A:

Typical requirements for a consumer to qualify for closed-end credit include satisfactory income level and credit history, collateral or equity that meets loan to value standards, and assets.

Closed-end credit refers to loans where the amount loaned is dispersed in full at the time the loan is made, and the loan must be repaid in full, including interest or financing charges, by a specific date or within a specified time frame. The terms of the loan may involve periodic payments over the term of the loan or the entire repayment, including interest, on a specified date. Home mortgages, home equity loans and car loans are examples of closed-end credit arrangements.

Closed-end credit contrasts with open-end credit arrangements such as credit cards or a home equity line of credit.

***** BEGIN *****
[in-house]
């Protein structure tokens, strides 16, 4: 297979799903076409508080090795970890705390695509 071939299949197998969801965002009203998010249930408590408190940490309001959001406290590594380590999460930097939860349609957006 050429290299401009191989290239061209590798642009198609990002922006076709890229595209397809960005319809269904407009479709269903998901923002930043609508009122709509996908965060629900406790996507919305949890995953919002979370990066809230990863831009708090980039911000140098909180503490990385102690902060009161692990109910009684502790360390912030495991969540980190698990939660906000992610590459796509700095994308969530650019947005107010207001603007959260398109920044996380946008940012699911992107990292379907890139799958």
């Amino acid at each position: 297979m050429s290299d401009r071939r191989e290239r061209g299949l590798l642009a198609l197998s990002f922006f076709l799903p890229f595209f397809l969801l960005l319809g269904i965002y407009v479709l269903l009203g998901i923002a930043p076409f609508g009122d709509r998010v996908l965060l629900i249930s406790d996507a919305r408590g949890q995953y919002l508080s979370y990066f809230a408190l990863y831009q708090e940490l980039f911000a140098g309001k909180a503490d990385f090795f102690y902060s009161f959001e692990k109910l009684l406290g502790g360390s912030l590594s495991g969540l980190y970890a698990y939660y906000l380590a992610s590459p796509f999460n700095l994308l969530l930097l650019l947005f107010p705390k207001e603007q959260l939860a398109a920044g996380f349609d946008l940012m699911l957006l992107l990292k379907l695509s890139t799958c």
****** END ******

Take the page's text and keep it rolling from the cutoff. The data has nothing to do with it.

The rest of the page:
Collateral

Closed-end credit loans typically involve the use of collateral to secure the loan, such as an individual's home or other real estate to secure a mortgage or home equity loan. The automobile being purchased serves as the collateral for an auto loan.

The collateral used to provide security for a loan must meet the loan to value ratio standards of the lender. For example, banks typically only loan a maximum of 80% of a home's value when making a mortgage or home equity loan. An appraisal is required to determine the current value of real estate.

Ability to Repay

The primary qualification for closed-end credit is the borrower's ability to repay the loan. Therefore, lenders will examine the potential borrower's income and monthly bills to determine if the borrower will likely be able to make the periodic loan payments.

The borrower's credit history and current credit score are also considered. Borrowers with better credit histories and higher credit scores can obtain more favorable loan terms, such as paying a lower interest rate.

Another consideration may be the borrower's total existing assets or net worth. Borrowers with substantial assets are considered a lower credit risk.

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